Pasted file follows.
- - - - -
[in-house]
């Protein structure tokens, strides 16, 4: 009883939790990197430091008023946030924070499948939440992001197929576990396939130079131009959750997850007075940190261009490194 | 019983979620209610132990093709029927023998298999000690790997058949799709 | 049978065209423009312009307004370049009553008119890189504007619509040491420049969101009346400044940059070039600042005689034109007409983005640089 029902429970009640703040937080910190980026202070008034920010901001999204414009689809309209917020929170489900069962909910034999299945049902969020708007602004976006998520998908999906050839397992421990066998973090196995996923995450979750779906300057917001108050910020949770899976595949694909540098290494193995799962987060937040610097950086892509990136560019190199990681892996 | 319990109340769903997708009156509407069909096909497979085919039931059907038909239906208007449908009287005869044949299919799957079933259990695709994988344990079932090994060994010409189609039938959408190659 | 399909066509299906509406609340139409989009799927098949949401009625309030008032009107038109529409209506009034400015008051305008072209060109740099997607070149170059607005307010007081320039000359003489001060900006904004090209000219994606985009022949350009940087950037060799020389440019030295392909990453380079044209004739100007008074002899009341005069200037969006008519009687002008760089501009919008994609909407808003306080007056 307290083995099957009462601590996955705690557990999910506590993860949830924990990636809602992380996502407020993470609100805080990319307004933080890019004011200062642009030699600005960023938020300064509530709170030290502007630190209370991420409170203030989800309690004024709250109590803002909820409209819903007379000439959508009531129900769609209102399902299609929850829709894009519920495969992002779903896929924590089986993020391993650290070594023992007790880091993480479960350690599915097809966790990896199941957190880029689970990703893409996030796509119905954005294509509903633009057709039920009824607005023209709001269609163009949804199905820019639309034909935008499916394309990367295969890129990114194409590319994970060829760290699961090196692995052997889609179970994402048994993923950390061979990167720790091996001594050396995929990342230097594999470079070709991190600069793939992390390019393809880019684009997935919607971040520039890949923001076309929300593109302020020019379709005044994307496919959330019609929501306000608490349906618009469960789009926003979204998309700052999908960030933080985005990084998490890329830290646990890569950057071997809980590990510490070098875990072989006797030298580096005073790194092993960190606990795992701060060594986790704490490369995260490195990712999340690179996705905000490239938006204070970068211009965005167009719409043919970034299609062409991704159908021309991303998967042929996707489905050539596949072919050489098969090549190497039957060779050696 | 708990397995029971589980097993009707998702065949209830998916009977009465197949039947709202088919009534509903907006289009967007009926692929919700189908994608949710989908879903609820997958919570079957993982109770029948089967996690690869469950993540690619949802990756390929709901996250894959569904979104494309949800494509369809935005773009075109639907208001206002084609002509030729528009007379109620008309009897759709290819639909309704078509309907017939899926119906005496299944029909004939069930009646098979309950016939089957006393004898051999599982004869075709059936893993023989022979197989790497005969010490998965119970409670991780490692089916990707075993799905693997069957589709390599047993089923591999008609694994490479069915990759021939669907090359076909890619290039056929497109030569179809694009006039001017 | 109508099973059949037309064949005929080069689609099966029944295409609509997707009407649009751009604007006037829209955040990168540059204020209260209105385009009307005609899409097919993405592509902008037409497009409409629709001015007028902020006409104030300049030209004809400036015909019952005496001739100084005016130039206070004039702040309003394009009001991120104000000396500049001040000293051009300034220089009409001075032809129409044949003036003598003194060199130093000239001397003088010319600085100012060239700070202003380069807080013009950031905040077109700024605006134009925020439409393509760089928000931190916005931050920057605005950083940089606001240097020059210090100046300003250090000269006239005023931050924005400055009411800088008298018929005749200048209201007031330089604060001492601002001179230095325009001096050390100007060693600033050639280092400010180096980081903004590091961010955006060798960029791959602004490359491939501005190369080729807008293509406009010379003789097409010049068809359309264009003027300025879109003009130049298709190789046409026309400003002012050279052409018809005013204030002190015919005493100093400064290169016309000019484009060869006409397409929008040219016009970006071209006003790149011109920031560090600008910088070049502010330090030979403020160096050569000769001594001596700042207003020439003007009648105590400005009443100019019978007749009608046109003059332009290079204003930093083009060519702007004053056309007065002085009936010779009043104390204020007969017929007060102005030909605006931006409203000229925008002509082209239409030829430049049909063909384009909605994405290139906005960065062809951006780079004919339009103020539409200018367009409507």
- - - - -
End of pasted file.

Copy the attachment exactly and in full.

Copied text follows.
[in-house]
């Protein structure tokens, strides 16, 4: 009883939790990197430091008023946030924070499948939440992001197929576990396939130079131009959750997850007075940190261009490194 | 019983979620209610132990093709029927023998298999000690790997058949799709 | 049978065209423009312009307004370049009553008119890189504007619509040491420049969101009346400044940059070039600042005689034109007409983005640089 029902429970009640703040937080910190980026202070008034920010901001999204414009689809309209917020929170489900069962909910034999299945049902969020708007602004976006998520998908999906050839397992421990066998973090196995996923995450979750779906300057917001108050910020949770899976595949694909540098290494193995799962987060937040610097950086892509990136560019190199990681892996 | 319990109340769903997708009156509407069909096909497979085919039931059907038909239906208007449908009287005869044949299919799957079933259990695709994988344990079932090994060994010409189609039938959408190659 | 399909066509299906509406609340139409989009799927098949949401009625309030008032009107038109529409209506009034400015008051305008072209060109740099997607070149170059607005307010007081320039000359003489001060900006904004090209000219994606985009022949350009940087950037060799020389440019030295392909990453380079044209004739100007008074002899009341005069200037969006008519009687002008760089501009919008994609909407808003306080007056 307290083995099957009462601590996955705690557990999910506590993860949830924990990636809602992380996502407020993470609100805080990319307004933080890019004011200062642009030699600005960023938020300064509530709170030290502007630190209370991420409170203030989800309690004024709250109590803002909820409209819903007379000439959508009531129900769609209102399902299609929850829709894009519920495969992002779903896929924590089986993020391993650290070594023992007790880091993480479960350690599915097809966790990896199941957190880029689970990703893409996030796509119905954005294509509903633009057709039920009824607005023209709001269609163009949804199905820019639309034909935008499916394309990367295969890129990114194409590319994970060829760290699961090196692995052997889609179970994402048994993923950390061979990167720790091996001594050396995929990342230097594999470079070709991190600069793939992390390019393809880019684009997935919607971040520039890949923001076309929300593109302020020019379709005044994307496919959330019609929501306000608490349906618009469960789009926003979204998309700052999908960030933080985005990084998490890329830290646990890569950057071997809980590990510490070098875990072989006797030298580096005073790194092993960190606990795992701060060594986790704490490369995260490195990712999340690179996705905000490239938006204070970068211009965005167009719409043919970034299609062409991704159908021309991303998967042929996707489905050539596949072919050489098969090549190497039957060779050696 | 708990397995029971589980097993009707998702065949209830998916009977009465197949039947709202088919009534509903907006289009967007009926692929919700189908994608949710989908879903609820997958919570079957993982109770029948089967996690690869469950993540690619949802990756390929709901996250894959569904979104494309949800494509369809935005773009075109639907208001206002084609002509030729528009007379109620008309009897759709290819639909309704078509309907017939899926119906005496299944029909004939069930009646098979309950016939089957006393004898051999599982004869075709059936893993023989022979197989790497005969010490998965119970409670991780490692089916990707075993799905693997069957589709390599047993089923591999008609694994490479069915990759021939669907090359076909890619290039056929497109030569179809694009006039001017 | 109508099973059949037309064949005929080069689609099966029944295409609509997707009407649009751009604007006037829209955040990168540059204020209260209105385009009307005609899409097919993405592509902008037409497009409409629709001015007028902020006409104030300049030209004809400036015909019952005496001739100084005016130039206070004039702040309003394009009001991120104000000396500049001040000293051009300034220089009409001075032809129409044949003036003598003194060199130093000239001397003088010319600085100012060239700070202003380069807080013009950031905040077109700024605006134009925020439409393509760089928000931190916005931050920057605005950083940089606001240097020059210090100046300003250090000269006239005023931050924005400055009411800088008298018929005749200048209201007031330089604060001492601002001179230095325009001096050390100007060693600033050639280092400010180096980081903004590091961010955006060798960029791959602004490359491939501005190369080729807008293509406009010379003789097409010049068809359309264009003027300025879109003009130049298709190789046409026309400003002012050279052409018809005013204030002190015919005493100093400064290169016309000019484009060869006409397409929008040219016009970006071209006003790149011109920031560090600008910088070049502010330090030979403020160096050569000769001594001596700042207003020439003007009648105590400005009443100019019978007749009608046109003059332009290079204003930093083009060519702007004053056309007065002085009936010779009043104390204020007969017929007060102005030909605006931006409203000229925008002509082209239409030829430049049909063909384009909605994405290139906005960065062809951006780079004919339009103020539409200018367009409507």